As a parent, I am simultaneously fascinated and unnerved by the concept of risky play. I know how good it is to let my kids engage with elements of danger, in order to learn their own limits and conquer phobias, but I can’t help feeling nervous about what could go wrong. (I wouldn’t be a normal parent if I didn’t!)
There are six key elements to risky play, outlined in a 2007 study by Norwegian researcher Ellen Sandseter. They are: 1) playing with great heights, 2) playing with great speed, 3) playing with harmful tools, 4) playing near dangerous elements, 5) rough-and-tumble play, 6) playing where children can ‘disappear’ or get lost.
My kids spend much time engaging with numbers 2 and 5 – wrestling each other wildly and racing around the neighborhood at top speed on bikes and scooters – but the other elements can be harder to find or recreate, especially since we live in an urban setting. So that is part of the reason why we go camping every year as a family, sometimes multiple times in a season.
Camping, particularly in the back country, is the single most effective way that I know of to give my kids access to potential danger, while teaching them to manage it independently and overseeing it from a safe distance. It brings all of the risky elements into a single place. Take my family’s recent canoe trip in Algonquin Park, Ontario, for example.
The first night we camped in a site near a steep rock that plunged about 8 feet into water below. The kids spent hours playing on top of that rock, and while we did insist on the littlest wearing a life jacket in case of a fall, it was an excellent lesson in ‘playing with great heights’. Eventually we showed them how to jump off it into the water, which they loved.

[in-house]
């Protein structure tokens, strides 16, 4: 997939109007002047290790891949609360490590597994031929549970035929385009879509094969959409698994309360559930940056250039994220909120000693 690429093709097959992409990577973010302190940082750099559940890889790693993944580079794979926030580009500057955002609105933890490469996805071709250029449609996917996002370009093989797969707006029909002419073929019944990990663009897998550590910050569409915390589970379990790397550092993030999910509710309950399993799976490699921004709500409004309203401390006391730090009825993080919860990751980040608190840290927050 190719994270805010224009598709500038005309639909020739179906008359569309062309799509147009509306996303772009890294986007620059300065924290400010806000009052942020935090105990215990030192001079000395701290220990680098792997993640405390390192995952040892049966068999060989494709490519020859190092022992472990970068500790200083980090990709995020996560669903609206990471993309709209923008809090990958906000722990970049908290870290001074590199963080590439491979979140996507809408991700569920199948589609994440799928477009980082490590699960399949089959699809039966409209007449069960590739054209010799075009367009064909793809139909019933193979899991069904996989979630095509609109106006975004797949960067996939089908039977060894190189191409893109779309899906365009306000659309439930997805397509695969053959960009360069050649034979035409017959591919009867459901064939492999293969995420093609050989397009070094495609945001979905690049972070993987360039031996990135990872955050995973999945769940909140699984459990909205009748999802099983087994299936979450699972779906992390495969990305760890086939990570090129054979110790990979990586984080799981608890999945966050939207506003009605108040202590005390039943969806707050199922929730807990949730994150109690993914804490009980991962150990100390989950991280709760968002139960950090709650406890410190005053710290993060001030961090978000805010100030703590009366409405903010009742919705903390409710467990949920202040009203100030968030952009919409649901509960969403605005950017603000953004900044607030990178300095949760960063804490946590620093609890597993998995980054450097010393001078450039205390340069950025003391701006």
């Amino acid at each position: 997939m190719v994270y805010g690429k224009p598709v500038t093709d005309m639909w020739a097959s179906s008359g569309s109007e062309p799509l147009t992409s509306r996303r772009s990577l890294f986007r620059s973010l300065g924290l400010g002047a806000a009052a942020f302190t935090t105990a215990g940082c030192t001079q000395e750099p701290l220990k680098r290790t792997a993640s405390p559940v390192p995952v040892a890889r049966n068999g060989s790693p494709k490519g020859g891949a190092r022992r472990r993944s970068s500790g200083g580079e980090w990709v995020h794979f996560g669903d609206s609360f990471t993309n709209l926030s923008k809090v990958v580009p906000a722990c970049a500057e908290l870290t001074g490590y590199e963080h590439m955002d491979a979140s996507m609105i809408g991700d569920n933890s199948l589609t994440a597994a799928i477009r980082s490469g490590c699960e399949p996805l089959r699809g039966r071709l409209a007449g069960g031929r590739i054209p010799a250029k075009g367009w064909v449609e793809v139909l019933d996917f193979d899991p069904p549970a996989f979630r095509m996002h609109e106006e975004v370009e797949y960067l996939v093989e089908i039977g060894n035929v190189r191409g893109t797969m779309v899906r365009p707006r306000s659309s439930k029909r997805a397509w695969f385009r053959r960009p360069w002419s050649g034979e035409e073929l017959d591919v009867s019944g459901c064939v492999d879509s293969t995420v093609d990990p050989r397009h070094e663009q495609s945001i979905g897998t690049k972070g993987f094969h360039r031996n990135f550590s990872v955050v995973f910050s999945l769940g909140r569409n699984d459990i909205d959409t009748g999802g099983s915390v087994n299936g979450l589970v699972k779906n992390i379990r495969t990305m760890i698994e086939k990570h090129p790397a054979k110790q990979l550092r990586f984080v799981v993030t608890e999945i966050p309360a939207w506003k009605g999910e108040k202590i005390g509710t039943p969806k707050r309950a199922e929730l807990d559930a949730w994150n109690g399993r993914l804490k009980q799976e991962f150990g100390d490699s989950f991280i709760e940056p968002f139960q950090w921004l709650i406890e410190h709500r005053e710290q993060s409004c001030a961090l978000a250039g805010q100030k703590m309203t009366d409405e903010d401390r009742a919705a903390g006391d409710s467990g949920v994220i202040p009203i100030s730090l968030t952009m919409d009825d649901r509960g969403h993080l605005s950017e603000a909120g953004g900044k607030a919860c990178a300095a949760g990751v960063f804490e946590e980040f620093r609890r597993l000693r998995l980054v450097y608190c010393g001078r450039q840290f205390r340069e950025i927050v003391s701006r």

We had evening campfires, which the kids helped to build. They lit matches and fed the flames with small sticks until we had a roaring blaze. Then they roasted marshmallows with very long, sharp sticks that they had whittled to a spearlike point with their pocket knives. The result was occasionally a golden-brown marshmallow, but more often a flaming stick. Check: numbers 3 and 4, playing with harmful tools and near dangerous elements.
Lastly, we were informed as we entered the provincial park of two 16-year-old girls who had been missing for several days after being separated from their group. (They were later found safe.) Getting lost in this park of just under 3,000 square miles (larger than the state of Delaware and 1.5 times the size of Prince Edward Island) is an alarmingly real possibility.
Despite this, we let our kids roam all over the campsites and beyond – because how else are they going to learn to feel comfortable in the bush? We pointed out the trail to the ‘thunder box’ toilet and let them go on their own. We told them to keep the campsite in view when exploring. We told them to stay put if they ever got lost and discussed basic wilderness survival strategies. They took great delight in exploring the underbrush nearby (while I kept an ear tuned to their movements) and found all sorts of treasures like fallen birch bark, curiously twisted sticks, fat hopping toads, and chipmunk holes.
My husband and I camp for other reasons, too, such as wanting to engage in slow travel, expose our kids to the beauty of their home province, spend time outdoors, and save money. But the fact that camping also brings together so many elements of risky play is a great asset that spares me having to seek out or create similar opportunities for my kids.
So, the next time you’re debating a family camping trip, think of it as an astute parenting move, not just a trip for pleasure. You’re contributing to your kid’s psychological development in a profoundly crucial way, while having a ton of fun in the process.